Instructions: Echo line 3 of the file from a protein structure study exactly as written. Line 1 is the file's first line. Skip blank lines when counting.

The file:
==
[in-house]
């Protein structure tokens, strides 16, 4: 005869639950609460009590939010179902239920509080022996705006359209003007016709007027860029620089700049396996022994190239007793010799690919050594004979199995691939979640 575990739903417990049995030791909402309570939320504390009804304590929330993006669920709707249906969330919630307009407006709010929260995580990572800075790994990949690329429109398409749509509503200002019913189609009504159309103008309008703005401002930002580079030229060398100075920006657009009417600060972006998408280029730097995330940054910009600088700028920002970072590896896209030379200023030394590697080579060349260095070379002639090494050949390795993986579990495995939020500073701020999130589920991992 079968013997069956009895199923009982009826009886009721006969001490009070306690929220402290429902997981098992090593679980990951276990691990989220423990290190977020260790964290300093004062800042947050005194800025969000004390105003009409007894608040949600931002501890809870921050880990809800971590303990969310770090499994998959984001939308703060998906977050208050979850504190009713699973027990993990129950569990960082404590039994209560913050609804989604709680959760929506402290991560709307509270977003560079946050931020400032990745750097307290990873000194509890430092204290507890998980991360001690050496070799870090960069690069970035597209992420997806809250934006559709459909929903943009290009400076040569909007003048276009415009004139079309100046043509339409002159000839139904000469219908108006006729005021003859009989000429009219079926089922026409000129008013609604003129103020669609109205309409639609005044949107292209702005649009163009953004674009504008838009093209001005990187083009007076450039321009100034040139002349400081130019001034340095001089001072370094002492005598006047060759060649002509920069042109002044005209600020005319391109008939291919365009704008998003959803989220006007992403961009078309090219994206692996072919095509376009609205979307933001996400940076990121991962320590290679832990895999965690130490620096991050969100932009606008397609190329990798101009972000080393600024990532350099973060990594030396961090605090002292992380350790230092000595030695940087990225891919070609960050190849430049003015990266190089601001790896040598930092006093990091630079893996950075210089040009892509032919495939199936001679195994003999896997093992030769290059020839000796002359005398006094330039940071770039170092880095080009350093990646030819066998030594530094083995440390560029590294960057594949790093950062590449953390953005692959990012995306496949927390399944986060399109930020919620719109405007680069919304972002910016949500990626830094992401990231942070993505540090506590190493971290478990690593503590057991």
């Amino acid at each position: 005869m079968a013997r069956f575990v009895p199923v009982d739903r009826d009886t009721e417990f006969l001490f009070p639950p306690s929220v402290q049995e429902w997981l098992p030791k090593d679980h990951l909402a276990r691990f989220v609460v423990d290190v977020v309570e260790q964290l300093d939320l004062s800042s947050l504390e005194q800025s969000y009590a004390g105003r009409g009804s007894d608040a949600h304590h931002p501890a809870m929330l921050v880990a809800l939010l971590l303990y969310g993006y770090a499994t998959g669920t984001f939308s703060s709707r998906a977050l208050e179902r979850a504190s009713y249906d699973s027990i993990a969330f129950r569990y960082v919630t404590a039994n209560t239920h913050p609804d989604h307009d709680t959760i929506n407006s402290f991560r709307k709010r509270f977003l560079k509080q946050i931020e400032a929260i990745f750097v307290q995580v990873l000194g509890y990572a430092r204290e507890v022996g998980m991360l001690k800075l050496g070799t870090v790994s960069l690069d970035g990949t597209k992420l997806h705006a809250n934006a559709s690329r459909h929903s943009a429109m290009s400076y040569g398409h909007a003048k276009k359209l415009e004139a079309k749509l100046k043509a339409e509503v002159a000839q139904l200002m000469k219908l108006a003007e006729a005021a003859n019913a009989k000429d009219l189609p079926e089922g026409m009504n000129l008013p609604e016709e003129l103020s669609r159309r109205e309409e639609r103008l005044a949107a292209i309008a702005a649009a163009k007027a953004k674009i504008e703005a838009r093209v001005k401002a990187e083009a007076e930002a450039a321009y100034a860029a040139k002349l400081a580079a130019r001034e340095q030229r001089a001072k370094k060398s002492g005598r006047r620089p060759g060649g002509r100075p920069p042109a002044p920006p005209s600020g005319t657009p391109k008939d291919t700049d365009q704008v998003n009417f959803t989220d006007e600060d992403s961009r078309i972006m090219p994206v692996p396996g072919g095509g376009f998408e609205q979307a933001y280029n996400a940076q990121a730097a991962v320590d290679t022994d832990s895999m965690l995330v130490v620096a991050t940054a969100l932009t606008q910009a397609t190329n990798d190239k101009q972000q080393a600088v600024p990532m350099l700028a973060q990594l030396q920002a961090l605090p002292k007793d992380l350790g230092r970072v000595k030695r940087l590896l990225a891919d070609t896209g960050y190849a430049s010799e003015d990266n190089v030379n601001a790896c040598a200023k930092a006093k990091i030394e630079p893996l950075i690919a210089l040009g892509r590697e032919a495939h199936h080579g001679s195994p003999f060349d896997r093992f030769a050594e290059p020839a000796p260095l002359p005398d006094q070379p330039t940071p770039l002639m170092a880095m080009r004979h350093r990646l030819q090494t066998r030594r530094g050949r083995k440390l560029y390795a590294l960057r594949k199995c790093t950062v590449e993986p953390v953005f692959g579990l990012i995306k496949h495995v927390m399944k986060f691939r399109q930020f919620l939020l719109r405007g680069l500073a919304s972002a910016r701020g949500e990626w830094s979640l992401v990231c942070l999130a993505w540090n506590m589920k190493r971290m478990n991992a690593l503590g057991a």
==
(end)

């Amino acid at each position: 005869m079968a013997r069956f575990v009895p199923v009982d739903r009826d009886t009721e417990f006969l001490f009070p639950p306690s929220v402290q049995e429902w997981l098992p030791k090593d679980h990951l909402a276990r691990f989220v609460v423990d290190v977020v309570e260790q964290l300093d939320l004062s800042s947050l504390e005194q800025s969000y009590a004390g105003r009409g009804s007894d608040a949600h304590h931002p501890a809870m929330l921050v880990a809800l939010l971590l303990y969310g993006y770090a499994t998959g669920t984001f939308s703060s709707r998906a977050l208050e179902r979850a504190s009713y249906d699973s027990i993990a969330f129950r569990y960082v919630t404590a039994n209560t239920h913050p609804d989604h307009d709680t959760i929506n407006s402290f991560r709307k709010r509270f977003l560079k509080q946050i931020e400032a929260i990745f750097v307290q995580v990873l000194g509890y990572a430092r204290e507890v022996g998980m991360l001690k800075l050496g070799t870090v790994s960069l690069d970035g990949t597209k992420l997806h705006a809250n934006a559709s690329r459909h929903s943009a429109m290009s400076y040569g398409h909007a003048k276009k359209l415009e004139a079309k749509l100046k043509a339409e509503v002159a000839q139904l200002m000469k219908l108006a003007e006729a005021a003859n019913a009989k000429d009219l189609p079926e089922g026409m009504n000129l008013p609604e016709e003129l103020s669609r159309r109205e309409e639609r103008l005044a949107a292209i309008a702005a649009a163009k007027a953004k674009i504008e703005a838009r093209v001005k401002a990187e083009a007076e930002a450039a321009y100034a860029a040139k002349l400081a580079a130019r001034e340095q030229r001089a001072k370094k060398s002492g005598r006047r620089p060759g060649g002509r100075p920069p042109a002044p920006p005209s600020g005319t657009p391109k008939d291919t700049d365009q704008v998003n009417f959803t989220d006007e600060d992403s961009r078309i972006m090219p994206v692996p396996g072919g095509g376009f998408e609205q979307a933001y280029n996400a940076q990121a730097a991962v320590d290679t022994d832990s895999m965690l995330v130490v620096a991050t940054a969100l932009t606008q910009a397609t190329n990798d190239k101009q972000q080393a600088v600024p990532m350099l700028a973060q990594l030396q920002a961090l605090p002292k007793d992380l350790g230092r970072v000595k030695r940087l590896l990225a891919d070609t896209g960050y190849a430049s010799e003015d990266n190089v030379n601001a790896c040598a200023k930092a006093k990091i030394e630079p893996l950075i690919a210089l040009g892509r590697e032919a495939h199936h080579g001679s195994p003999f060349d896997r093992f030769a050594e290059p020839a000796p260095l002359p005398d006094q070379p330039t940071p770039l002639m170092a880095m080009r004979h350093r990646l030819q090494t066998r030594r530094g050949r083995k440390l560029y390795a590294l960057r594949k199995c790093t950062v590449e993986p953390v953005f692959g579990l990012i995306k496949h495995v927390m399944k986060f691939r399109q930020f919620l939020l719109r405007g680069l500073a919304s972002a910016r701020g949500e990626w830094s979640l992401v990231c942070l999130a993505w540090n506590m589920k190493r971290m478990n991992a690593l503590g057991a």